What is your desert bloom?
Hot dry air sucked moisture from me almost as fast as I could drink water when we hiked in Arches National Park. Instead of trees, rock formations grew from the stones of the dry river bed that served as a trail. Yet in a shadow in a curve of the river bank flowers grew and blossomed.
The wilderness and the dry land shall be glad,Isaiah 35:1-2 (NRSV)
the desert shall rejoice and blossom;
like crocus it shall blossom abundantly,
and rejoice with joy and singing.
Frequently life offers us hot dry desert too difficult for any living thing to merely survive, yet when even hope seems impossible, joy bursts through.
Following a long series of prophecies that describe in gory detail the rage of the LORD against the enemies of Zion and followed by an attack on Zion by an overwhelming army Isaiah’s 35th chapter surprises readers in the midst of death and misery.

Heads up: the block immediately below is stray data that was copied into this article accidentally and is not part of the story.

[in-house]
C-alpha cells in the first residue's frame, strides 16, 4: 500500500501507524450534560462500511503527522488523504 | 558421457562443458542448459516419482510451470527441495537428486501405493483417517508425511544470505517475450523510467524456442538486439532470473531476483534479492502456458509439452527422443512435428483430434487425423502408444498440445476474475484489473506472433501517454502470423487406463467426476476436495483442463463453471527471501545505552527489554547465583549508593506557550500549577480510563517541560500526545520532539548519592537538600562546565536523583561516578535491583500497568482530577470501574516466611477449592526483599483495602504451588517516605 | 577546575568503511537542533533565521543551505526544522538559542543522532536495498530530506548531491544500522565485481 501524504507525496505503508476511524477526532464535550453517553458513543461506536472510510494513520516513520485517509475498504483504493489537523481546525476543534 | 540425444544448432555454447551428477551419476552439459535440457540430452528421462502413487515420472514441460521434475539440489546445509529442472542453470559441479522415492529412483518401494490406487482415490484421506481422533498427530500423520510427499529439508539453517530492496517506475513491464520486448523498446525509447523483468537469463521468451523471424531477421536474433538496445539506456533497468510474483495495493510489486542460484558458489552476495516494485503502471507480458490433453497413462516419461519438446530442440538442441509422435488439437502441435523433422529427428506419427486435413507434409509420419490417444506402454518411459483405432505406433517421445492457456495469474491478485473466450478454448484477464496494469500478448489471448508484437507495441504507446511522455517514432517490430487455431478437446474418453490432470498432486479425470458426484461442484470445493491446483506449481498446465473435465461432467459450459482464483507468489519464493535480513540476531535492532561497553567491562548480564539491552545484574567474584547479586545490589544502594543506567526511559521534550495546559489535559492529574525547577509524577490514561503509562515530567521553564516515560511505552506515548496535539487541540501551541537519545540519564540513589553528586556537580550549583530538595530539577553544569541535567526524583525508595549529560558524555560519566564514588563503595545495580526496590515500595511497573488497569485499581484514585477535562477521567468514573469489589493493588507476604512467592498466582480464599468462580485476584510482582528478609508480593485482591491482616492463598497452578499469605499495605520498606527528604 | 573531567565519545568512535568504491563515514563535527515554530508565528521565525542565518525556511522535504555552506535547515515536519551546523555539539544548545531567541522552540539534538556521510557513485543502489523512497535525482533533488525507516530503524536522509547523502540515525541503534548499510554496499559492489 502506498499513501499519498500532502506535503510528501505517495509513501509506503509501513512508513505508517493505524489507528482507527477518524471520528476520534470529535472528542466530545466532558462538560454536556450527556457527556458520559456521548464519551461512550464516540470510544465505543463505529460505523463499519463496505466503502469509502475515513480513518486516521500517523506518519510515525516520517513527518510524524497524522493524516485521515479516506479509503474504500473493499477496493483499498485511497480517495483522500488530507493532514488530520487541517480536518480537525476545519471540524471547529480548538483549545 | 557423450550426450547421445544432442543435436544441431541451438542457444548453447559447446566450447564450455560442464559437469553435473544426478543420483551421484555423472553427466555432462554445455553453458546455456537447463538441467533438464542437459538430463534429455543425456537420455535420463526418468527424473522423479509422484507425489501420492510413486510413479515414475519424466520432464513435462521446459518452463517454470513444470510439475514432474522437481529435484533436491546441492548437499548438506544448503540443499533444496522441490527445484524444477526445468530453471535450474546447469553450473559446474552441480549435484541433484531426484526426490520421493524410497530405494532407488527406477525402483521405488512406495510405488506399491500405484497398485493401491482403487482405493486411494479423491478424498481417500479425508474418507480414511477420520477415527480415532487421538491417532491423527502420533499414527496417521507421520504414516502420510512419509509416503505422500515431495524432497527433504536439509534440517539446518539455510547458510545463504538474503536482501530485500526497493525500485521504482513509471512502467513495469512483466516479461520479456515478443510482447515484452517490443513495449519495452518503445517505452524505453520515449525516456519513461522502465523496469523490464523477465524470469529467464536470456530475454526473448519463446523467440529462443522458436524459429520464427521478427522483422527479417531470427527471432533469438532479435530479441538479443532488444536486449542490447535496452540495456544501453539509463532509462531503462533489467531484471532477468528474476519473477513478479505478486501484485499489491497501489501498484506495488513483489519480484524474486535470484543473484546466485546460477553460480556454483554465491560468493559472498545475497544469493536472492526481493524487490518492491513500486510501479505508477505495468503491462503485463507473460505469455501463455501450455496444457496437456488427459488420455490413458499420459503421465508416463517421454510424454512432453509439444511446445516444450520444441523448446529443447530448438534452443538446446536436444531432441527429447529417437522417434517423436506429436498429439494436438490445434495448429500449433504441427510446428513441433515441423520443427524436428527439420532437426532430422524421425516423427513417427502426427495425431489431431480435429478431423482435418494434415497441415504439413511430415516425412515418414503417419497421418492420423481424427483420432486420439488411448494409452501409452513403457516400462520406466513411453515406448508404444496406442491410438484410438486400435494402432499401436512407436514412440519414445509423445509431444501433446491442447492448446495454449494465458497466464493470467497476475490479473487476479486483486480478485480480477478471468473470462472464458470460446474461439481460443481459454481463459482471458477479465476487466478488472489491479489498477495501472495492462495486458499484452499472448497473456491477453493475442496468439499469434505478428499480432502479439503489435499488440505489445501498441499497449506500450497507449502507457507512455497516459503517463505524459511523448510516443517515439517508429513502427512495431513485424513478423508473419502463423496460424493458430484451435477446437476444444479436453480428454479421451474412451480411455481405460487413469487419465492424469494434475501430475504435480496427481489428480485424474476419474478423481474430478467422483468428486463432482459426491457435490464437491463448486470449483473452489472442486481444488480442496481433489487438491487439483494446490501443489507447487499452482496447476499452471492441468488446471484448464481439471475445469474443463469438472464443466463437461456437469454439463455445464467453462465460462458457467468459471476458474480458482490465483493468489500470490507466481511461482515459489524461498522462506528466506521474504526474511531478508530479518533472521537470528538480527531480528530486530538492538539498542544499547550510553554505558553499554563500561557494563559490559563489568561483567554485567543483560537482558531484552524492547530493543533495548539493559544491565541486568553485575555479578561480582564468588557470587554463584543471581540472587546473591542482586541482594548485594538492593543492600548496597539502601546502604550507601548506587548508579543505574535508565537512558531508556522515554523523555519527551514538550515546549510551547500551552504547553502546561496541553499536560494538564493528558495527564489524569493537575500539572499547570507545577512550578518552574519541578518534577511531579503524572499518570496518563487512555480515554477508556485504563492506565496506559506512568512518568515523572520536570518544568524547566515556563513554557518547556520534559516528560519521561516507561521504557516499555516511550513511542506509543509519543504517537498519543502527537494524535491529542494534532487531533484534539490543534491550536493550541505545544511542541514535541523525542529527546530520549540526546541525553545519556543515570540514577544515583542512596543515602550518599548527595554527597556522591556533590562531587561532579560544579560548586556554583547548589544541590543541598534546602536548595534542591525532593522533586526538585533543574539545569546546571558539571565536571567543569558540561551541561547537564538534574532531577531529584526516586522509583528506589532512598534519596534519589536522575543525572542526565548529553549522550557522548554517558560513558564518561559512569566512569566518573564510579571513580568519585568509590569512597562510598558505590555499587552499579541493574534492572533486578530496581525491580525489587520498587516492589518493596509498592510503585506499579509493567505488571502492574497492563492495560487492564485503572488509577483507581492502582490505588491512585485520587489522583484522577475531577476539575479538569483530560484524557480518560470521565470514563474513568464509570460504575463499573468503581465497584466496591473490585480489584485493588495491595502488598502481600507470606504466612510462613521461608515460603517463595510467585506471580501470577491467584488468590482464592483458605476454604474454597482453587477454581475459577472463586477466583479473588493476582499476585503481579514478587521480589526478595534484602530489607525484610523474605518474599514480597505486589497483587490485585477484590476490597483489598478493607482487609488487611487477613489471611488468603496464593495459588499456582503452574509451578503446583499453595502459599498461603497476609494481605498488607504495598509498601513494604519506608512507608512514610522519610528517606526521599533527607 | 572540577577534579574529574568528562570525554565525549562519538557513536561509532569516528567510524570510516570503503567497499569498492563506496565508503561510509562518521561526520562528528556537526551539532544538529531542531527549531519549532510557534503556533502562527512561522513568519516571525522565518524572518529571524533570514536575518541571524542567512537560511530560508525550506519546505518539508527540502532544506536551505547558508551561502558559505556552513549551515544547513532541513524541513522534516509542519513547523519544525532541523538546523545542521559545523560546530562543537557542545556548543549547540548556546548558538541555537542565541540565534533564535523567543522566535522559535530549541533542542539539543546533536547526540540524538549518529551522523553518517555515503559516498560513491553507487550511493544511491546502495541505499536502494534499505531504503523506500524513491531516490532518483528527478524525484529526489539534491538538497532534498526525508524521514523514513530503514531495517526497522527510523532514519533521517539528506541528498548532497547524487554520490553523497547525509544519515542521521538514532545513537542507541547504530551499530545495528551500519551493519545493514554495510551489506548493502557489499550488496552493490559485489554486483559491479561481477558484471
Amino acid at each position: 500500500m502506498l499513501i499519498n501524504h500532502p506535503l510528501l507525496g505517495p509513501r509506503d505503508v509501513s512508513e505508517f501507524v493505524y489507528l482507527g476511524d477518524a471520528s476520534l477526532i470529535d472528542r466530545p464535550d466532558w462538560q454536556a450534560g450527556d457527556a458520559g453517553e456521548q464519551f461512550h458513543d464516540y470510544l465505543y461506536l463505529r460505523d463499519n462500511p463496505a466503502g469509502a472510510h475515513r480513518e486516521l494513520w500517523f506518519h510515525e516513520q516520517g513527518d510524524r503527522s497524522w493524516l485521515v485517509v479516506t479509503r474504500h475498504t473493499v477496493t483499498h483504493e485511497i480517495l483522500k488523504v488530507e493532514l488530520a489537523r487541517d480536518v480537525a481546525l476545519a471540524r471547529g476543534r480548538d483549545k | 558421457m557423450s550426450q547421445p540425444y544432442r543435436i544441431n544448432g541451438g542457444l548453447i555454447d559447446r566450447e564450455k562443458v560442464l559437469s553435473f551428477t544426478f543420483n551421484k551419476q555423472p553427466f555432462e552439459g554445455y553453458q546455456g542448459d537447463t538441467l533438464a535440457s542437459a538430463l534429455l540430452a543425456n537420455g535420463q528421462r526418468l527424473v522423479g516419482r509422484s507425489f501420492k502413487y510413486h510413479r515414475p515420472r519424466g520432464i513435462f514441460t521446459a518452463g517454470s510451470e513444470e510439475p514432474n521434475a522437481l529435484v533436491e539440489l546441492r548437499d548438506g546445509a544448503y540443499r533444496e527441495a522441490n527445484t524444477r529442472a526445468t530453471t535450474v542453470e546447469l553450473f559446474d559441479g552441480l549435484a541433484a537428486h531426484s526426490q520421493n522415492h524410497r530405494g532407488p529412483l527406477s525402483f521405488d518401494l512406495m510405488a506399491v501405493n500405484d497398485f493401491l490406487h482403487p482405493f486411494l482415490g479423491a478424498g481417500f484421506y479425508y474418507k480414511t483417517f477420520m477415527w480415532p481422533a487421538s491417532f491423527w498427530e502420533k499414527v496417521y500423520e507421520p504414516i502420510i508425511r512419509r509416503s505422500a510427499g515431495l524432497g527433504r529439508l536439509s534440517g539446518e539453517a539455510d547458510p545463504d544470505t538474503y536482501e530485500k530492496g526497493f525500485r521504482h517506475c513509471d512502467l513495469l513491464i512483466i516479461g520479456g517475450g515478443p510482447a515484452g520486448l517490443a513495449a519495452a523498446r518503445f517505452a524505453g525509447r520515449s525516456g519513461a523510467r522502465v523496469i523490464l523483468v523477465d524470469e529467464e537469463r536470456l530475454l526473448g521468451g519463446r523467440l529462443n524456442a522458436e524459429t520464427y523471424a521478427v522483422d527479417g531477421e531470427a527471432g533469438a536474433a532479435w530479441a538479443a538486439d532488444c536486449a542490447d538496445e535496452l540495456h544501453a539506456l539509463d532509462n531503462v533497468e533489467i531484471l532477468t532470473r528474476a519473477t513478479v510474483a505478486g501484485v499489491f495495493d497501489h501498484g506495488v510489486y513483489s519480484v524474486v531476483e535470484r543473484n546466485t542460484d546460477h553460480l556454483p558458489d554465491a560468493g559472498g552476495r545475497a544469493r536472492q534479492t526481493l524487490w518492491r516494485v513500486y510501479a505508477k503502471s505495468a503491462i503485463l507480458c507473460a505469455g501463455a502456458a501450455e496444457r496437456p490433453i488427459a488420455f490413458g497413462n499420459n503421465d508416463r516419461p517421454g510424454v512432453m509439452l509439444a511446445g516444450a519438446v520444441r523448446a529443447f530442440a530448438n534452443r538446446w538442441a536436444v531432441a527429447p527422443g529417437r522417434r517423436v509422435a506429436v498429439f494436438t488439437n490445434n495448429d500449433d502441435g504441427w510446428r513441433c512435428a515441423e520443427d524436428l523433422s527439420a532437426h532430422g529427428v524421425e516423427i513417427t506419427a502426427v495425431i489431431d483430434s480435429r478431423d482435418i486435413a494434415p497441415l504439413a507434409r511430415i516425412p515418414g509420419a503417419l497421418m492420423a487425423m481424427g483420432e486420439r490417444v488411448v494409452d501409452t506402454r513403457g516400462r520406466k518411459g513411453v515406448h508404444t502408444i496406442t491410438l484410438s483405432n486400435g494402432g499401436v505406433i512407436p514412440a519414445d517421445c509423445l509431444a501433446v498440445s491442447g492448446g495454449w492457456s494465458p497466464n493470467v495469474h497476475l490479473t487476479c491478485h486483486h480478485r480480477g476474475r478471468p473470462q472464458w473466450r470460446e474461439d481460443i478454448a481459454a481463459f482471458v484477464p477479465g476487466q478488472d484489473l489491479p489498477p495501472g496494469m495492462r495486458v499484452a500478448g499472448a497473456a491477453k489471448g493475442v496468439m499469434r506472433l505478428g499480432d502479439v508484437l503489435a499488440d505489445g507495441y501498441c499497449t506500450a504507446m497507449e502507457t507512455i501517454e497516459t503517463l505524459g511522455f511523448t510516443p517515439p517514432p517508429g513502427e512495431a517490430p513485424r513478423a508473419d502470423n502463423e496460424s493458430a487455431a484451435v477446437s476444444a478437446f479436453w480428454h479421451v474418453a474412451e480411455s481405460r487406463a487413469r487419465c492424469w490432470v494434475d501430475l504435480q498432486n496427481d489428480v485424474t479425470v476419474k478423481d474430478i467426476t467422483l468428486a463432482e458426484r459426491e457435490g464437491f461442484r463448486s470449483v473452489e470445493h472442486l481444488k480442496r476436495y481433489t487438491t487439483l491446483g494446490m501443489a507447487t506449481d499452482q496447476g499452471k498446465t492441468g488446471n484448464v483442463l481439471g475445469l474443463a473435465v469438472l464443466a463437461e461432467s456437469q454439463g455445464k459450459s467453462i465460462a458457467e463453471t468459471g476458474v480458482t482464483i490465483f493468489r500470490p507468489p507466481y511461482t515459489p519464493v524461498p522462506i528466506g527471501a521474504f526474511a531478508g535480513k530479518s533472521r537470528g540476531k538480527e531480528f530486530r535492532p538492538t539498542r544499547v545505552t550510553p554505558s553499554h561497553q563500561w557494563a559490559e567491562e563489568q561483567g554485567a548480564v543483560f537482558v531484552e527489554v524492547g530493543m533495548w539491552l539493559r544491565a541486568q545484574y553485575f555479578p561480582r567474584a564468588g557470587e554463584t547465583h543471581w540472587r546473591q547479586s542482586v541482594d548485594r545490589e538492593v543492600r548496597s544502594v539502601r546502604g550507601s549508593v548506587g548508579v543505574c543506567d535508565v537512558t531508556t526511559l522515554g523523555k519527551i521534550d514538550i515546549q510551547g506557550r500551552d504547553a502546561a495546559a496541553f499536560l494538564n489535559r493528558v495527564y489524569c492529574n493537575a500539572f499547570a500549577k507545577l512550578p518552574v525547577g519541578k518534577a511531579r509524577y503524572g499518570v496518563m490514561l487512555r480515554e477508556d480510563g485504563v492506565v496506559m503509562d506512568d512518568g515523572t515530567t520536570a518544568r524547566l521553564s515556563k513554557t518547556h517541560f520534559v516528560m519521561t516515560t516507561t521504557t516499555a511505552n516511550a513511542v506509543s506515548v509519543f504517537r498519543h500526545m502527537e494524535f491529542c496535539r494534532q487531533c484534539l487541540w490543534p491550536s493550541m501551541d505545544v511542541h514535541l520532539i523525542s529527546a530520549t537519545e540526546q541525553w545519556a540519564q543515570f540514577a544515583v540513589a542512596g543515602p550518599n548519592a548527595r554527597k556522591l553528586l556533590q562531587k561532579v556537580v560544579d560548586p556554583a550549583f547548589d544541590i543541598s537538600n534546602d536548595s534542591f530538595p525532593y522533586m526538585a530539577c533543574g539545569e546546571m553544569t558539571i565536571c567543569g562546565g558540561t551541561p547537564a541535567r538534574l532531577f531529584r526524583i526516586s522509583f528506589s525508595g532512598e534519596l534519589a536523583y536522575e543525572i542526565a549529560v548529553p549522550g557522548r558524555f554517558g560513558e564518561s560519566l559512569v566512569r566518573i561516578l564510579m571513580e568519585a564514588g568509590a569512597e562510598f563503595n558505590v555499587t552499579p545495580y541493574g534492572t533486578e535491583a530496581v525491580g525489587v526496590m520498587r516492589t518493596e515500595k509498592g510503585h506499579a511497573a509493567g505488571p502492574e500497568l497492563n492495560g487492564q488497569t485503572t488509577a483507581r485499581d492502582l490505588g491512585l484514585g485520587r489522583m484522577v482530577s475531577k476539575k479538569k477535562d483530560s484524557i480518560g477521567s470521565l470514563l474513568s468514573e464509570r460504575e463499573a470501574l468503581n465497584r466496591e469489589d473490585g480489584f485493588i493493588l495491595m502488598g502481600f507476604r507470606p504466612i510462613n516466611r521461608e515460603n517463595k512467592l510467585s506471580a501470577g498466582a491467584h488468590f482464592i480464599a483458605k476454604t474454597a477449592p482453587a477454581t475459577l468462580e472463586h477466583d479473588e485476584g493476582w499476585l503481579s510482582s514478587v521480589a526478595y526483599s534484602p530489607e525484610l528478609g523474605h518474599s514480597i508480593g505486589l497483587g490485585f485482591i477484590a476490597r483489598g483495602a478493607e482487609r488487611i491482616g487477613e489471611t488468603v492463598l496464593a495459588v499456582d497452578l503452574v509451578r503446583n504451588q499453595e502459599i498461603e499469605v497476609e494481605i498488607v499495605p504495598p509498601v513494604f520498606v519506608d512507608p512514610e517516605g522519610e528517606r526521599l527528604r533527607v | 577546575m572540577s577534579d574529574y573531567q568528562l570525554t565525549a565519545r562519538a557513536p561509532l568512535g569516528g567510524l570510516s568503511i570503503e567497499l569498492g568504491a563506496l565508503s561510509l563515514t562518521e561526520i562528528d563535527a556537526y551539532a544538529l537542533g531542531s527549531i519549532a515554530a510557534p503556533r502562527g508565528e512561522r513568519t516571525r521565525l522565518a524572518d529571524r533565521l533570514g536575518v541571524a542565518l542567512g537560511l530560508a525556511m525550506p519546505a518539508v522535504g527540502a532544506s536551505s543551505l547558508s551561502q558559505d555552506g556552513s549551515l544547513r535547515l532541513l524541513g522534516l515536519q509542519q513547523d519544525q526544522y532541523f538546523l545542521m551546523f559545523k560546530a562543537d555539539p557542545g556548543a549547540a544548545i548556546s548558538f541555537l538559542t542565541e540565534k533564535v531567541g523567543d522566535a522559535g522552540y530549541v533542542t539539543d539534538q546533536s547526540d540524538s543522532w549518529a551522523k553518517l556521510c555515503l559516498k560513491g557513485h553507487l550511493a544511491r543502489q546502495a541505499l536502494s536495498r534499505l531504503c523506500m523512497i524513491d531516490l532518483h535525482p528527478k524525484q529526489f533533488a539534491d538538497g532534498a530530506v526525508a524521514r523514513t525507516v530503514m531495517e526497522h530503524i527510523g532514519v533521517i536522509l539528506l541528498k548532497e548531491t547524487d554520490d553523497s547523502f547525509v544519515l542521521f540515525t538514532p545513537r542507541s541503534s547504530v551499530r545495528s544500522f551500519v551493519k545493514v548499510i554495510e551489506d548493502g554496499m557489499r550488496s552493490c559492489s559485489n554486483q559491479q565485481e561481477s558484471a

Advent, the four weeks of preparation for Christmas, begins with prophecy of hope to a nation captive to an invading Roman army, then proclaims peace to a world that no longer hears the Word of God, and on the fourth Sunday with love to dare to bring forth a child who will change everything. Each of these weeks is marked with a solemn purple candle in our Advent wreath. But on this third week we will light a pink candle reminding us of the joy that breaks forth in the desert times of life.
I will have more to say about Isaiah 35 at Temple Terrace Presbyterian Church at 8:15 a.m. and 10:00 a.m. on Sunday, December 15th.
Robert Shaw, Pastor
I remember waiting for Christmas morning. Before going to bed my parents had told my siblings and I that we could not go downstairs until the alarm clock rang. I remember waking early and watching the clock slowly click one minute after the next.
Waiting for God to act can feel the same way. You know something special is just around the corner. You don’t know what nor even when, but it will be spectacular.